Fifty-one students in the Enumclaw School District were reported to be homeless last school year, according to the state Office of the Superintendent of Public Instruction.
Homeless students are counted as part of the federal McKinney-Vento act, which defines a student as homeless if he or she lacks a fixed, regular, and adequate nighttime residence.
The act requires districts to provide homeless students with the same access to education as everyone else, including transportation to and from the same district that the student was attending before he or she became homeless, according to OSPI.
Statewide, the number of homeless students topped 27,000, reflecting an increase of 5.1 percent from 2010-11 and up 46.7 percent from 2007-08, according to OSPI.
In Enumclaw, the figure was an increase over the 32 students reported to Patch in this 2011 story series.
District officials indicated then that every effort is made to keep students in school in spite of their home situations, including providing transportation services out-of-district when students have to 'double up' with friends or family. According to the new OSPI data, 45 of the 51 students are currently in this situation. This presents a cost to the district; in 2009-10, it budgeted $14,500 for homeless transportation though spent $9,850 of that total. An increased need, however, also means the district can seek grants to supplement transportation costs.
District Director of Student Support Services Anne Chambers confirmed that the figure of 51 students matched the records she reported to OSPI last October. The increased number likely reflects a combination of continued need brought about by the economy as well as better reporting by district staff to identify families that need help, she said.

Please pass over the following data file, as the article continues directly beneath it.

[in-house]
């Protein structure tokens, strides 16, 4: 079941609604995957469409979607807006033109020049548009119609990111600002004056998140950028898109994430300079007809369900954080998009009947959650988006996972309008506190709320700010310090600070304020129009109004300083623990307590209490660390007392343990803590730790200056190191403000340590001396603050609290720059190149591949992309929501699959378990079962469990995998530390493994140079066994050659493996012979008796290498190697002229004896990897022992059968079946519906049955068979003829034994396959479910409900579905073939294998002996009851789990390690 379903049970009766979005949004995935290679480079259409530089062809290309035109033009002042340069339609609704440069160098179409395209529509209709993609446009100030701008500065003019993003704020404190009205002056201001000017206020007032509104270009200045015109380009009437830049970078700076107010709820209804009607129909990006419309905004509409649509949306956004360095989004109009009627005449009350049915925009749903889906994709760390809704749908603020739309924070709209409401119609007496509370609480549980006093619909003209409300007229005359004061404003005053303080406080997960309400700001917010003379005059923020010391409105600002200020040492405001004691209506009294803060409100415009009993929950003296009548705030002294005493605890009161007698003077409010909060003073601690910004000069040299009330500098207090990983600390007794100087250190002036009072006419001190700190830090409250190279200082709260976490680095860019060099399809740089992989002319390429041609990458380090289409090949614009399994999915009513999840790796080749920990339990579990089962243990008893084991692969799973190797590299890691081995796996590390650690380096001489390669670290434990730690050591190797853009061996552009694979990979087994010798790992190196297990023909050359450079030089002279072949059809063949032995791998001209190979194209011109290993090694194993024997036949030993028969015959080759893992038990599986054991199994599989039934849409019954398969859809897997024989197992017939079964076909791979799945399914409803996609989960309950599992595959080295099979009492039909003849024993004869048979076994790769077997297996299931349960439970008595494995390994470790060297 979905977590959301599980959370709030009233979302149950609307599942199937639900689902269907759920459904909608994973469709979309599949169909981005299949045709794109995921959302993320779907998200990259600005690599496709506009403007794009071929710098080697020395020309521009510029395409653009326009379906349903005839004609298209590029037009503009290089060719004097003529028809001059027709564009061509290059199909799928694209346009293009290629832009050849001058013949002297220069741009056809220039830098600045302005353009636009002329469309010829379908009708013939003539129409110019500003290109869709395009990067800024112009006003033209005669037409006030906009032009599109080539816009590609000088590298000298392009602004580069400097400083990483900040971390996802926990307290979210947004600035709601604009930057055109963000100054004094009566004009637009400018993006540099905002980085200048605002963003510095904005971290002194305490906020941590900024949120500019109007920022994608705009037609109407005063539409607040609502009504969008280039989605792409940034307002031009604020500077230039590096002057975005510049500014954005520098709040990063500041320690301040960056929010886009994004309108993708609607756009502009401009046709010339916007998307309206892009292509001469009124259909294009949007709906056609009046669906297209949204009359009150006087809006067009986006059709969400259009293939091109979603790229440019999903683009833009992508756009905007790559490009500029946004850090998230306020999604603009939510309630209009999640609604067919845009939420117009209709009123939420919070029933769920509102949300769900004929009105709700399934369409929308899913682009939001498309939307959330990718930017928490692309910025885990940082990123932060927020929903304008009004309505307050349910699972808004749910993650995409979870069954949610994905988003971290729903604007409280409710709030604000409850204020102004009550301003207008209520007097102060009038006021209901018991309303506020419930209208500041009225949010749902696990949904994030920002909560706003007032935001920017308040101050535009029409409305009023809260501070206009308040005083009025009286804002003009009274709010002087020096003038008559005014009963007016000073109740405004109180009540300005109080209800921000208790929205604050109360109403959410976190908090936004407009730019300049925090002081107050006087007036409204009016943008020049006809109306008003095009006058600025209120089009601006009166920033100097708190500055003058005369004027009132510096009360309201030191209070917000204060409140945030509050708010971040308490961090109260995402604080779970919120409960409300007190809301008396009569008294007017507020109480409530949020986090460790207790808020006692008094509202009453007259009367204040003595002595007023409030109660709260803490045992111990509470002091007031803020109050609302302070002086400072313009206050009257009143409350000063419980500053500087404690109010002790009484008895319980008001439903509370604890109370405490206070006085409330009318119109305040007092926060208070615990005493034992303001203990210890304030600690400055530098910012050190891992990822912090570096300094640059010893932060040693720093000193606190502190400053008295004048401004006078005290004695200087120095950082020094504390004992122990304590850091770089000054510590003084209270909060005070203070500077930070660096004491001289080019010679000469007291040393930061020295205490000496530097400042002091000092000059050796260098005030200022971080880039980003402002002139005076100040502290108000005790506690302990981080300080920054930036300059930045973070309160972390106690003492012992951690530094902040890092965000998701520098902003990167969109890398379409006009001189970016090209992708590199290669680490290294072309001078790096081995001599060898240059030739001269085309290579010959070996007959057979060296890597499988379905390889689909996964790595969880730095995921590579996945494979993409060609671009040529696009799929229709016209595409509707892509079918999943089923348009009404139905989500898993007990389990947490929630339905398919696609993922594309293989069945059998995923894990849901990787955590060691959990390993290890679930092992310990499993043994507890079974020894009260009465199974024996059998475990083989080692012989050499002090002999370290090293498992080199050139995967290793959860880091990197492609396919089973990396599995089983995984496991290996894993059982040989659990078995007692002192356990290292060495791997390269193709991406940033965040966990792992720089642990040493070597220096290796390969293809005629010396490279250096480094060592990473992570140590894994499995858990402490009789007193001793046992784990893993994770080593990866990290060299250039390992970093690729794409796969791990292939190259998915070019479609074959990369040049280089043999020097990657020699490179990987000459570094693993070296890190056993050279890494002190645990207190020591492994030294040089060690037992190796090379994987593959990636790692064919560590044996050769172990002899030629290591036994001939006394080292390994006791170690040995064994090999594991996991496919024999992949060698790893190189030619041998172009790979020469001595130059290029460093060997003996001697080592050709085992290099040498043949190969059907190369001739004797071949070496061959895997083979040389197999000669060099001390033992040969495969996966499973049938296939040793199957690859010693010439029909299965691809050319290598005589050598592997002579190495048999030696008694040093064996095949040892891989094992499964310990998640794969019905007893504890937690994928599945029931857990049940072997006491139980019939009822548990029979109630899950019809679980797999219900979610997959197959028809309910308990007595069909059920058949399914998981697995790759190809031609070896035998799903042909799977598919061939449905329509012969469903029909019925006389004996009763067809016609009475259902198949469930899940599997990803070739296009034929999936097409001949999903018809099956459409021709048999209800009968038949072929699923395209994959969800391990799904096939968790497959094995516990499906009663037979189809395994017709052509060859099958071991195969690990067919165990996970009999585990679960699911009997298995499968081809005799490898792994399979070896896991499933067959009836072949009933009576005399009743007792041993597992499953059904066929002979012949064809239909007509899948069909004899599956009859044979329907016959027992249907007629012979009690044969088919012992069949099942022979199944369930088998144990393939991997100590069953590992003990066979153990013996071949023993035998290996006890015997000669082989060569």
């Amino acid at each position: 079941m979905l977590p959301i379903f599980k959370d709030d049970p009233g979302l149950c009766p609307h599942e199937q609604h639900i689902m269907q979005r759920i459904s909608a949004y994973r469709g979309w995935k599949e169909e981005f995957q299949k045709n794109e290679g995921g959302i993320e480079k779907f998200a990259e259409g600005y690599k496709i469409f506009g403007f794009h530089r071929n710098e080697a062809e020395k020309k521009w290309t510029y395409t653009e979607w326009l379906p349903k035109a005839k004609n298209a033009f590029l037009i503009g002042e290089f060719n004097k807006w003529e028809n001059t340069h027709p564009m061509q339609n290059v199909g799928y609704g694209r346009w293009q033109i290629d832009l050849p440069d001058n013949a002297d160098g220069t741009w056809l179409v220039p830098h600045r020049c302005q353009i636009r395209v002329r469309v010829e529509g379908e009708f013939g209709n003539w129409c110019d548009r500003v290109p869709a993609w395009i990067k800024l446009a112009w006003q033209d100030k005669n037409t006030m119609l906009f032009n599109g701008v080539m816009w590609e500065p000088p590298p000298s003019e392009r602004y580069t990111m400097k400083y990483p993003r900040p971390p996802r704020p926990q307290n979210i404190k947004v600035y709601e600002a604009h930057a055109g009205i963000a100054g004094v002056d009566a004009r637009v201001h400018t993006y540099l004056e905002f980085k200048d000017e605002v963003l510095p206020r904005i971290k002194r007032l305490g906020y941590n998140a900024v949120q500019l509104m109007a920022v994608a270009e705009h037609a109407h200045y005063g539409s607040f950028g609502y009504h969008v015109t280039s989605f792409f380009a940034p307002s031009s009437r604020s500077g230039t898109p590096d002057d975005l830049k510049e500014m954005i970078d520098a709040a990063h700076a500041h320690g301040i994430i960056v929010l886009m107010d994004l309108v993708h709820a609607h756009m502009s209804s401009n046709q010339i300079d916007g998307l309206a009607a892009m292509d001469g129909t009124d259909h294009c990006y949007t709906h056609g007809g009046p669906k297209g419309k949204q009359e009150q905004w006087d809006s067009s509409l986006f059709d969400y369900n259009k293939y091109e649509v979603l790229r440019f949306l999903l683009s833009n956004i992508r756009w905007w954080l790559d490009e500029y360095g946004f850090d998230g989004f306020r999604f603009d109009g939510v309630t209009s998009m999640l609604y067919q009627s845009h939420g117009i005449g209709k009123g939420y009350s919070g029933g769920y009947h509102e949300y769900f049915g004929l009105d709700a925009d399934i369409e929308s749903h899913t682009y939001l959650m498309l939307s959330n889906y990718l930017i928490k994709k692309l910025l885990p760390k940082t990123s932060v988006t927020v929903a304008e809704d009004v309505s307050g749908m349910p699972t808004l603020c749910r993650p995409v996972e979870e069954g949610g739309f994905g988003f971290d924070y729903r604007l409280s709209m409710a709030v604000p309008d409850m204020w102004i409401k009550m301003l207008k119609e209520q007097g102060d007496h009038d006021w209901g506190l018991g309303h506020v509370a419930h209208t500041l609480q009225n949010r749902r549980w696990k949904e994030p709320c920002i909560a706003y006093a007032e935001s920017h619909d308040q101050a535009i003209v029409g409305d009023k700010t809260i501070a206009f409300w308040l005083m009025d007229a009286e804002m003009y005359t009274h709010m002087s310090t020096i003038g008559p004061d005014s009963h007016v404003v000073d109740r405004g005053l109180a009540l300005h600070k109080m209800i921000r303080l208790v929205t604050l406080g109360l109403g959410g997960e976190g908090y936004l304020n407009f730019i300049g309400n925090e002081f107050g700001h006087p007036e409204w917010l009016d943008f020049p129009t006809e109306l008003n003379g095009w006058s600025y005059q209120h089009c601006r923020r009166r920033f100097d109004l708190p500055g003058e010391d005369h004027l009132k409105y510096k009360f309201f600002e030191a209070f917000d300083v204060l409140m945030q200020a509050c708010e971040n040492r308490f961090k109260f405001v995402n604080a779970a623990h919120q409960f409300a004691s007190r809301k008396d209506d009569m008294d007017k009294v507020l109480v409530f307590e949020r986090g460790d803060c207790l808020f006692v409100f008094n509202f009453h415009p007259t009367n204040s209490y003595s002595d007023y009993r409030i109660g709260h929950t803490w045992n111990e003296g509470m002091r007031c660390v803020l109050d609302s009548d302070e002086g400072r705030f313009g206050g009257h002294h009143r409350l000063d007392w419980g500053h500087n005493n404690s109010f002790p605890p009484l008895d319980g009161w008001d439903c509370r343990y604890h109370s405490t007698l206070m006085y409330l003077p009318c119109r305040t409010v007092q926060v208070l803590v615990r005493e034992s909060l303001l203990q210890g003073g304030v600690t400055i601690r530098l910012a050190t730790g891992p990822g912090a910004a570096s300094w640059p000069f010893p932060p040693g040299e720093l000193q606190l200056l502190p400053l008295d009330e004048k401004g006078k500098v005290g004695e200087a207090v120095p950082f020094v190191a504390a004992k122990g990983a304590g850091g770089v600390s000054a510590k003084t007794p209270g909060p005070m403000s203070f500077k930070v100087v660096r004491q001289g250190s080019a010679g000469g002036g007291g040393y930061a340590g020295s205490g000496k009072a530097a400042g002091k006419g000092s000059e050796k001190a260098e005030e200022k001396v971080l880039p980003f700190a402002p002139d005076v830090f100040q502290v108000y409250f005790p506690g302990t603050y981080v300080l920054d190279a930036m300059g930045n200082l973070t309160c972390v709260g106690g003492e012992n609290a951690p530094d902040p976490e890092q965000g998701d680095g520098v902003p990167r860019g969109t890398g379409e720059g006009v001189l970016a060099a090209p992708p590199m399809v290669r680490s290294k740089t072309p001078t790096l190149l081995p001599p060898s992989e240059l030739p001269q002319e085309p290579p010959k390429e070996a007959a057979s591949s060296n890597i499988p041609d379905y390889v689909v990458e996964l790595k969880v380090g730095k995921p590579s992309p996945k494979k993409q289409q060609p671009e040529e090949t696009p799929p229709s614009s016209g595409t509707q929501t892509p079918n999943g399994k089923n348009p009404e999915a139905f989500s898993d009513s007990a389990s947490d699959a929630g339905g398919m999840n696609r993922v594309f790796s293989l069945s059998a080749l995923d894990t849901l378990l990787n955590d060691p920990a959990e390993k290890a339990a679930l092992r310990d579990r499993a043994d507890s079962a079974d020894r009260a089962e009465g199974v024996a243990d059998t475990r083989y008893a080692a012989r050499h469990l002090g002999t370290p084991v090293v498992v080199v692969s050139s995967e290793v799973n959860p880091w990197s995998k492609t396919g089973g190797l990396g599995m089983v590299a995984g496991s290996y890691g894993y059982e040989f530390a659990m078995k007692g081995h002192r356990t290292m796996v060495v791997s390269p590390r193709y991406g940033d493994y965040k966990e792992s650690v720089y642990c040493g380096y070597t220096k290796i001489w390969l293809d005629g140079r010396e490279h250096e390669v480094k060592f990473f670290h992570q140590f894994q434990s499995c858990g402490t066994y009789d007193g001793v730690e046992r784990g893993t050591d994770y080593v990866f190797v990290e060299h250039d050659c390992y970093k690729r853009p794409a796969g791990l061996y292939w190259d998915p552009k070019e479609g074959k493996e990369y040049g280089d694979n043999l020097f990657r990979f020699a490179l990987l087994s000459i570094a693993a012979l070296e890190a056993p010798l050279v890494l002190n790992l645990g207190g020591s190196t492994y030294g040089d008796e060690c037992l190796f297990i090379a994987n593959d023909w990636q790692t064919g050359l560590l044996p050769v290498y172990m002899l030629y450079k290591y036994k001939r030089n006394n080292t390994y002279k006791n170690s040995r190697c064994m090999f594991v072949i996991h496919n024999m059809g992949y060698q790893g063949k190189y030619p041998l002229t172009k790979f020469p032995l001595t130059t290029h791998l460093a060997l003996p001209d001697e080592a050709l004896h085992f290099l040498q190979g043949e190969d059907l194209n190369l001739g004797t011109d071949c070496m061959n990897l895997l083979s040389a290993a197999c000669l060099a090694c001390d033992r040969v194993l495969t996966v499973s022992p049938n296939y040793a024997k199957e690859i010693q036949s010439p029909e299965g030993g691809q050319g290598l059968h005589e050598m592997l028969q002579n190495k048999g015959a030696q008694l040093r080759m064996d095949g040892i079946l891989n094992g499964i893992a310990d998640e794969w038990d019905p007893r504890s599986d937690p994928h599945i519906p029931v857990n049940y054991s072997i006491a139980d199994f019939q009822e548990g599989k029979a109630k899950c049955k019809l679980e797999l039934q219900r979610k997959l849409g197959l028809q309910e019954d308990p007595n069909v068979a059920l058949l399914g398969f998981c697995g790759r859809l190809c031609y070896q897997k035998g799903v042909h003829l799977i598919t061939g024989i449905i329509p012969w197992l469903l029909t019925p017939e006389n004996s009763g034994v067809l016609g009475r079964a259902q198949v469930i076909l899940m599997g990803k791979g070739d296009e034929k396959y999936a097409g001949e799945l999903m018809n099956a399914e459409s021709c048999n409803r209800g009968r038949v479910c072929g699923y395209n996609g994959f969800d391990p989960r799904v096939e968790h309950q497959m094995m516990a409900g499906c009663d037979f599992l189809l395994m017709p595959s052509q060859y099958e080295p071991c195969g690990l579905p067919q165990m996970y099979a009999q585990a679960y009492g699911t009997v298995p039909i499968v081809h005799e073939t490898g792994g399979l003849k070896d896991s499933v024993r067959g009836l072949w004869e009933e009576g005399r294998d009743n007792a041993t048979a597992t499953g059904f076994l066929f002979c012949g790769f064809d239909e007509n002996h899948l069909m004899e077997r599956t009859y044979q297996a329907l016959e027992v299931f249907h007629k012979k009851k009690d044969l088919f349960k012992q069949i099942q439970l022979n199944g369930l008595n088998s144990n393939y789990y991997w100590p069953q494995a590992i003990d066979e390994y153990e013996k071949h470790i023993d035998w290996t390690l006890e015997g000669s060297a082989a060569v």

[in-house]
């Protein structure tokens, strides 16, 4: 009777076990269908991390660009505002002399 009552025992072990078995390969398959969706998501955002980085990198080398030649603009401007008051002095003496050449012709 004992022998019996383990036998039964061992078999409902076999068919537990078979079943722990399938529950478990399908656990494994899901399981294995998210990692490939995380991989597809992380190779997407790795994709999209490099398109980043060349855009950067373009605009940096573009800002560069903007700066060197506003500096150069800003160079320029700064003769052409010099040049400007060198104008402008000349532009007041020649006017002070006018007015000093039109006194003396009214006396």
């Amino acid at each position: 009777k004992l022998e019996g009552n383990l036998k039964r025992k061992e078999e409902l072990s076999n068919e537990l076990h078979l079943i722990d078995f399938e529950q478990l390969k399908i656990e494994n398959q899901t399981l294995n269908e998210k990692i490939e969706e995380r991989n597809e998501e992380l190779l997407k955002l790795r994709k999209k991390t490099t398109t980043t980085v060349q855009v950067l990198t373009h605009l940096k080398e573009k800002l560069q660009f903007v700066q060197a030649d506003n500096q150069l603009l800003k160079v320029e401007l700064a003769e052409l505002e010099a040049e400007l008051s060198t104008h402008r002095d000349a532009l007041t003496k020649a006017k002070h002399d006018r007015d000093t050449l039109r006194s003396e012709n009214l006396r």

The number of homeless students in the district in 2011-12 ranged from one student each in pre-kindergarten and 10th grade to seven students in the fourth grade, according to the OSPI data.
Number of Homeless Students Grows in Enumclaw
Homeless Families ‘Thought They’d Never be in These Circumstances’
Students are considered homeless if they live in emergency or transitional shelters; motels, hotels, trailer parks or camping grounds; shared housing due to loss of housing or economic hardship; hospitals secondary to abandonment or awaiting foster care placement; cars, parks, public spaces, abandoned buildings, substandard housing or similar situations; and public or private places not ordinarily used as sleeping accommodations for human beings, according to OSPI.
The lack of a stable home puts tremendous pressure on homeless students. Mobility rates are higher than students in homes, absentee rates are higher, health problems are more prevalent and graduation rates are lower, OSPI wrote.
Homeless Students in Washington State by School District
(as reported by each school district)
-- Data from OSPI